World Wide Web: 3 Other Acts by Tim Berners-Lee That Shaped the Internet

Tim Berners-Lee mission to make the world's information more accessible continues.

Flickr / OpenDataInstitute

The world wide web turned 30 years old on Tuesday and Google celebrated the occasion with a front page Doodle in honor of Sir Tim Berners-Lee, the English engineer and computer scientist who first submitted a new proposal for information management in 1989. That proposal is what eventually became the ‘world wide web,’ the network of addresses that went on to become known as the information superhighway.

Not to be confused with the internet, the world wide web is the organizational system which makes the internet comprehensible. The internet itself is a global system of interconnected computers, while Berners-Lee’s creation is a collection of information, organized by web addresses, that makes the internet easily searchable. Though, of course, without this organizational system, it’s hard to see what use the internet itself would have in the first place.

Despite the integral role that he already played, Berners-Lee continued being at the forefront of data accessibility efforts in the intervening decades. Here are three ways that he continued to shape the way we ~log on~ each day, besides coming up with one of the most game-changing inventions of the twentieth century.

Happy birthday world wide web!


3. He Made URLs More Readable

Berners-Lee’s system laid the foundation for modern websites by coming up with the URL, then known as a Uniform Resource Locator, which are the literal pieces of text that make the internet searchable. The “www.” and “https://“ URL preamble you still see inside of every browser was all his handy work, though he later came to admit at least one regret: the double slashes.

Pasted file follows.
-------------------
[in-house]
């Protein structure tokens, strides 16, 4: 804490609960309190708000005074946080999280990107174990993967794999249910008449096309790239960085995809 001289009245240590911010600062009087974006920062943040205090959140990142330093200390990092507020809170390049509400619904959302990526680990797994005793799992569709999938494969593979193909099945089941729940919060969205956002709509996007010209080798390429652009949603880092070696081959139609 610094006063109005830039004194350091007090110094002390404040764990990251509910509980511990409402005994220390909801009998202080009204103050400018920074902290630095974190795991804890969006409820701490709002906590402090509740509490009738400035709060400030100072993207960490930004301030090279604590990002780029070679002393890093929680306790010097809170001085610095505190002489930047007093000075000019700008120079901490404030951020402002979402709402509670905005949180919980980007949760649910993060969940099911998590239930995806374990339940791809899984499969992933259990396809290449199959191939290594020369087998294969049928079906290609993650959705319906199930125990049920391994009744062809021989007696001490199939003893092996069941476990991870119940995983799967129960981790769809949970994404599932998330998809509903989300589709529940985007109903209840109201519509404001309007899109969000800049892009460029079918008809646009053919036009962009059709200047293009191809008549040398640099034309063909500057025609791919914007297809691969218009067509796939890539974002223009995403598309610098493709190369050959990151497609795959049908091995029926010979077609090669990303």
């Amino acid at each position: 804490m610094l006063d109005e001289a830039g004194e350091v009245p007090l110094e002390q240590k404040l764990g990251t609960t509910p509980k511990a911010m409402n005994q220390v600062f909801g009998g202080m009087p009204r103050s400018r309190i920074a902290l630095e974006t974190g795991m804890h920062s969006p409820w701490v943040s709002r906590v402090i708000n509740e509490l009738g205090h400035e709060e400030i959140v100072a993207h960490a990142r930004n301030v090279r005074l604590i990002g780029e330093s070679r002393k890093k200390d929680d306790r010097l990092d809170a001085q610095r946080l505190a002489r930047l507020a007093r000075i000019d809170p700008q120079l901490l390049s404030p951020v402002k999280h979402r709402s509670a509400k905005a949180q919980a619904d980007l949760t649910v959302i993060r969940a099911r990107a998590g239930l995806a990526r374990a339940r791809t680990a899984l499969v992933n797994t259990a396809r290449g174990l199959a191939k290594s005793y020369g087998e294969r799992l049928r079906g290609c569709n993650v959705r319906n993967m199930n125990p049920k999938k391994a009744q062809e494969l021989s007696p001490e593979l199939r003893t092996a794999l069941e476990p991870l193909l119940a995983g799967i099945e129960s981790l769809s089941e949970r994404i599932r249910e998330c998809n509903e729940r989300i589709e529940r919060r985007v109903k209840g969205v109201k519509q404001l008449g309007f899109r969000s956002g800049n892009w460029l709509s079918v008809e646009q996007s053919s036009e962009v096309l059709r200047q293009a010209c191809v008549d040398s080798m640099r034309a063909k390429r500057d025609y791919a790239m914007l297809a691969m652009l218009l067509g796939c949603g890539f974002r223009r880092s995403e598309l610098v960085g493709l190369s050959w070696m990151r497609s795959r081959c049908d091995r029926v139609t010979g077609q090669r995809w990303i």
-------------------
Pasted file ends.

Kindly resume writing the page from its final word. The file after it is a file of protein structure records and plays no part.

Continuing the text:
The world wide web creator admitted to the New York Times in 2009 that he wished he had ditched the additional syntax, which he explained was a coding convention at the time. He said it would have save early web browsers millions of keystrokes. Fortunately, modern browsers took his concern for efficiency to heart.

Thanks to search engines, internet users haven’t had to type out exact URLs for years. But there are other ways his fix came to life: Every time Chrome autofills the missing “https://“ in front of the site name you just typed in, you can whisper a quiet word of thanks to Berners-Lee for his efforts to make web addresses more readable.

Demonstrators protest in front of the White House in support of Net Neutrality

Flickr / joseph.gruber

2. Pioneered Advocacy for Net Neutrality

Berners-Lee was also one of the earliest supporters for net neutrality, the idea that no website on the internet should receive priority over any other. He began beating this drum at least starting in 2008, when he told the BBC that internet service provides should supply “connectivity with no strings attached.” He reiterated these concerns in a 2010 op-ed where he called net neutrality a “basic human network right.”

In 2009, he went on to launch the World Wide Web Foundation, a non-profit that advocates for a free and open web for all users. More recently, the organization has spoken out against the FCC’s decision to eliminate net neutrality protections in 2017 and continues to fight for the cause.

Berners-Lee is also working towards completely changing how people connect online.

Unsplash / NASA

1. Kickstarted the Push to Decentralized Internet

While Berners-Lee could very reasonably be expected to start resting on his laurels, he didn’t stop there. The computer scientist went on to help built one of the first decentralized web platforms, called Solid, in collaboration with researchers at the Massachusetts Institute of Technology.

“The project aims to radically change the way Web applications work today, resulting in true data ownership as well as improved privacy,” explains Solid’s web page.

Berners-Lee also launched Inrupt a commercial ecosystem for applications that allows other developers to build upon Solid. Its vision is to create an internet where users have full control over their data, and then companies pay users to access their information.

For now, the idea is lofty and still in its early stages. But it’s yet another example of how Berners-Lee has never relaxed in his determination to make the world’s information more readily available, accessible, and helpful to the general public.

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